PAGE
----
JVC D-ILA PROJECTORS Pandam Authorised Dealer
PANDAM PROFESSIONAL AUDIO being an authorised dealer now invites you to experience the magic of Award winning JVC D-ILA projectors.
JVC video projectors are used in some of the most demanding applications, from flight simulators to medical imaging to the home theaters of Hollywood directors and devoted enthusiasts. And while there is a JVC projector engineered specifically for each application, they are all based on the same JVC technology – D-ILA.
What is D-ILA?
D-ILA, or Direct-Drive Image Light Amplification, is JVC-developed technology that delivers unmatched performance, with natural color reproduction, an image so smooth that it rivals film, and contrast that does justice to the most demanding program material. Since the first D-ILA projector was launched in 1997, the technology has been employed where nothing but the cleanest, sharpest, most accurate image would suffice. Today, some of the industry’s most sophisticated projectors from the most respected manufacturers use D-ILA technology licensed from JVC.
D-ILA is liquid crystal technology, but it’s very different from the liquid crystal display (LCD) technology found in many products today. D-ILA is what’s called liquid crystal on silicon, or LCOS, but JVC made several improvements to basic LCOS technology to develop D-ILA. At its heart is the D-ILA device, or chip, designed and manufactured by JVC. Every JVC D-ILA projector uses three D-ILA devices, one each for red, green and blue – the three colors that are combined to create the full color palette.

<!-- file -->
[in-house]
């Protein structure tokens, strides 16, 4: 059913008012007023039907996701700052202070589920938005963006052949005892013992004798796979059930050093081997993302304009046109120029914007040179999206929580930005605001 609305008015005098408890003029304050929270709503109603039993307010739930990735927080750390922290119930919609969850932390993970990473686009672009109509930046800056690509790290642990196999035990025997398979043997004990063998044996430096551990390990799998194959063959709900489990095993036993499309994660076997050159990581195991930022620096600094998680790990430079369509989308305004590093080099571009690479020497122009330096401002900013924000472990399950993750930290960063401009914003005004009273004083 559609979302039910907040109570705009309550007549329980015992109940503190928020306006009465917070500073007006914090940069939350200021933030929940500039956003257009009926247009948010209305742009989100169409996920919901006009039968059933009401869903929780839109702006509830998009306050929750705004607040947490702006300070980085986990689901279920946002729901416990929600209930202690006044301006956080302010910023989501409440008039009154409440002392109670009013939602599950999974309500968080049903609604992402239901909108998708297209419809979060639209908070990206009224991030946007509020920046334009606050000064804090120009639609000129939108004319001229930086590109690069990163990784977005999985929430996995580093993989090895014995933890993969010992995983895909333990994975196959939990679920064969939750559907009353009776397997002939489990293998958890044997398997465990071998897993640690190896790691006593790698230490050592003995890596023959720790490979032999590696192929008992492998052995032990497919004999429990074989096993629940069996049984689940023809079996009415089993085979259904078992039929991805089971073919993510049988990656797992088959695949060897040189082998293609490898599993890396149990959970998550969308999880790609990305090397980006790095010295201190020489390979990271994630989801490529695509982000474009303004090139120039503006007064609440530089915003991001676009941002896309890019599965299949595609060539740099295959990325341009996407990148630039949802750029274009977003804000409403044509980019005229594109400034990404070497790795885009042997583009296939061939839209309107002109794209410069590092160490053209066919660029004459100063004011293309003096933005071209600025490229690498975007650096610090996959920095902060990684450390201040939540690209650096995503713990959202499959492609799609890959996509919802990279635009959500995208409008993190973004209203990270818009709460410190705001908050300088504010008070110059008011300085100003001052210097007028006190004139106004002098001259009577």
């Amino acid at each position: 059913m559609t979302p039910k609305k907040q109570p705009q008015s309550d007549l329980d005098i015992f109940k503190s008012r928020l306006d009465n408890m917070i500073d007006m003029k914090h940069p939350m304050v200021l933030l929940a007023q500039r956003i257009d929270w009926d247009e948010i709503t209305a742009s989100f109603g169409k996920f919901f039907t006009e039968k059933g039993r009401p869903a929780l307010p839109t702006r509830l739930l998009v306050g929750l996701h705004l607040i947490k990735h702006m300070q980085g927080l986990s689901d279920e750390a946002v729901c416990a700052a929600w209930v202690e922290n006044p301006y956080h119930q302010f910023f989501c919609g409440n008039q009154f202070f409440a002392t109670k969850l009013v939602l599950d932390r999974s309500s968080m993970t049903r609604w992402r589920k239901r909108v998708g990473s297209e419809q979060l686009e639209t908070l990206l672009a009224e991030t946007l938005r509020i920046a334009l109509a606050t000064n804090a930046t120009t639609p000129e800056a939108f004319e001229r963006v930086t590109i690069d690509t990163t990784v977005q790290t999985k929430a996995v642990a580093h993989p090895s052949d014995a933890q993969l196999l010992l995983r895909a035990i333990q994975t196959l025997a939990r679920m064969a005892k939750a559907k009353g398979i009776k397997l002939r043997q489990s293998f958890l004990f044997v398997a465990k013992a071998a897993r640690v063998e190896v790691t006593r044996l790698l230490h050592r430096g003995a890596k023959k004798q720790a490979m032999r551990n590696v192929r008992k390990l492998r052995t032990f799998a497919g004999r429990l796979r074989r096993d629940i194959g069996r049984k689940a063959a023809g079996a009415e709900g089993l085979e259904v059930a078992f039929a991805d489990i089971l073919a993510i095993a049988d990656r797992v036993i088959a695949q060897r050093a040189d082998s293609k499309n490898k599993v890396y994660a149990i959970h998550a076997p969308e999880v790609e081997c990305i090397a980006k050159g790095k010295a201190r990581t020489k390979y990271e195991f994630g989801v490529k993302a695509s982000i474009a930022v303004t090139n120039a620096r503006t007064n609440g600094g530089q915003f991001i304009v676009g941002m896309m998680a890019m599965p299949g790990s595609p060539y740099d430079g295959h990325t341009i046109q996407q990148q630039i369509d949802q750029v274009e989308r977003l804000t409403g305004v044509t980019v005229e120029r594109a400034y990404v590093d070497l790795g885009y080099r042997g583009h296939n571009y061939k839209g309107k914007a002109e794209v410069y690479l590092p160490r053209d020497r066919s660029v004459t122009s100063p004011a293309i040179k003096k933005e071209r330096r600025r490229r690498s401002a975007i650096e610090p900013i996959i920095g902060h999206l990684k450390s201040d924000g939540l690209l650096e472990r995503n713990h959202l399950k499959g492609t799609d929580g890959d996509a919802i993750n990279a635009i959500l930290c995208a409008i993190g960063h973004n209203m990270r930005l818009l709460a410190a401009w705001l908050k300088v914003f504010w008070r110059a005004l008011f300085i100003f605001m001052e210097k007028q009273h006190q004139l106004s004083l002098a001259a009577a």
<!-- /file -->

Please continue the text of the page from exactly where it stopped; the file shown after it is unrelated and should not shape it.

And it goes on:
What Makes D-ILA Better Than Other Technologies?
D-ILA offers several advantages over other projection technologies
1) There is very little space between D-ILA pixels, which results in an exceptionally smooth, "film-like" image. Some technologies include moving parts, and space is needed between pixels for these moving parts. Other technologies require that a transistor be mounted on each pixel and wires run between pixels. This, too, forces pixels to be spaced farther apart compared to D-ILA devices. In both of these other cases, the moving parts, transistors and wires limit the total area through which light can pass, which limits brightness. It can also create what’s known as the "screen door effect" – a "shadowing" on the image caused by the spaces between pixels. Look closely, and it’s as if you’re looking at the image through a screen door.
2) Many other projectors use a single imaging chip, while all D-ILA projectors use three D-ILA imaging chips (one each for red, green and blue), to ensure natural, flicker-free color reproduction.
3) The D-ILA device structure helps deliver very high native contrast. This is in part a consequence of the vertical alignment of the liquid crystal layers. Most recently, performance has been further improved by using new technology to make the surface more even, and pixel spacing has been further reduced. The result is unprecedented contrast, delivering deep blacks, bright whites and subtle gradations.
4) D-ILA devices use an inorganic alignment layer, which contributes to the device’s long life. This, along with D-ILA’s outstanding image quality, is what makes it so well-suited for commercial applications, and is a great benefit for home theater enthusiasts as well.